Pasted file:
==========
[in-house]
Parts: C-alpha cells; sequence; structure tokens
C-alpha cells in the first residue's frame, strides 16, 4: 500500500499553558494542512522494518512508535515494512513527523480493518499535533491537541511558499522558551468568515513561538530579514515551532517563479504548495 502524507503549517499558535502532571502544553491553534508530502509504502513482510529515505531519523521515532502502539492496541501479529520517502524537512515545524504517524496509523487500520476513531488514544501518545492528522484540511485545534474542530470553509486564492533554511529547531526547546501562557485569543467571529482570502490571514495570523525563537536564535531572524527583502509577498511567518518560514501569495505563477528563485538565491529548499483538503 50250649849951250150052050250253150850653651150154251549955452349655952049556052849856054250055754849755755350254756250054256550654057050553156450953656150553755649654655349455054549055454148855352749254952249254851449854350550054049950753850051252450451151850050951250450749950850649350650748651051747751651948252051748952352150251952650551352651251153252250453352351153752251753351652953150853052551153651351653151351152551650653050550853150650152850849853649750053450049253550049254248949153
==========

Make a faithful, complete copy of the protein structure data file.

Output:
[in-house]
Parts: C-alpha cells; sequence; structure tokens
C-alpha cells in the first residue's frame, strides 16, 4: 500500500499553558494542512522494518512508535515494512513527523480493518499535533491537541511558499522558551468568515513561538530579514515551532517563479504548495 502524507503549517499558535502532571502544553491553534508530502509504502513482510529515505531519523521515532502502539492496541501479529520517502524537512515545524504517524496509523487500520476513531488514544501518545492528522484540511485545534474542530470553509486564492533554511529547531526547546501562557485569543467571529482570502490571514495570523525563537536564535531572524527583502509577498511567518518560514501569495505563477528563485538565491529548499483538503 50250649849951250150052050250253150850653651150154251549955452349655952049556052849856054250055754849755755350254756250054256550654057050553156450953656150553755649654655349455054549055454148855352749254952249254851449854350550054049950753850051252450451151850050951250450749950850649350650748651051747751651948252051748952352150251952650551352651251153252250453352351153752251753351652953150853052551153651351653151351152551650653050550853150650152850849853649750053450049253550049254248949153